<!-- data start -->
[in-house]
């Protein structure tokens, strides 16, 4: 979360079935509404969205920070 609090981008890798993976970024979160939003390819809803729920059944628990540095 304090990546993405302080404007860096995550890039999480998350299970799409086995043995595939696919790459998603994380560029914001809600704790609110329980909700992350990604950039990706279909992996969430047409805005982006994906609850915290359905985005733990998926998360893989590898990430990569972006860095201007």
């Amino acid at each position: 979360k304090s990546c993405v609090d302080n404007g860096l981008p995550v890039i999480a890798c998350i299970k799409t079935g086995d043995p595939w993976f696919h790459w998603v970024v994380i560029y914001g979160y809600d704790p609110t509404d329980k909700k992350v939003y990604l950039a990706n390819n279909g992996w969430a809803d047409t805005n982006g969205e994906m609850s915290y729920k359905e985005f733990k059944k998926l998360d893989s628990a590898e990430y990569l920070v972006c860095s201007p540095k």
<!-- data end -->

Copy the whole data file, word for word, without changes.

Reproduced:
[in-house]
């Protein structure tokens, strides 16, 4: 979360079935509404969205920070 609090981008890798993976970024979160939003390819809803729920059944628990540095 304090990546993405302080404007860096995550890039999480998350299970799409086995043995595939696919790459998603994380560029914001809600704790609110329980909700992350990604950039990706279909992996969430047409805005982006994906609850915290359905985005733990998926998360893989590898990430990569972006860095201007």
């Amino acid at each position: 979360k304090s990546c993405v609090d302080n404007g860096l981008p995550v890039i999480a890798c998350i299970k799409t079935g086995d043995p595939w993976f696919h790459w998603v970024v994380i560029y914001g979160y809600d704790p609110t509404d329980k909700k992350v939003y990604l950039a990706n390819n279909g992996w969430a809803d047409t805005n982006g969205e994906m609850s915290y729920k359905e985005f733990k059944k998926l998360d893989s628990a590898e990430y990569l920070v972006c860095s201007p540095k």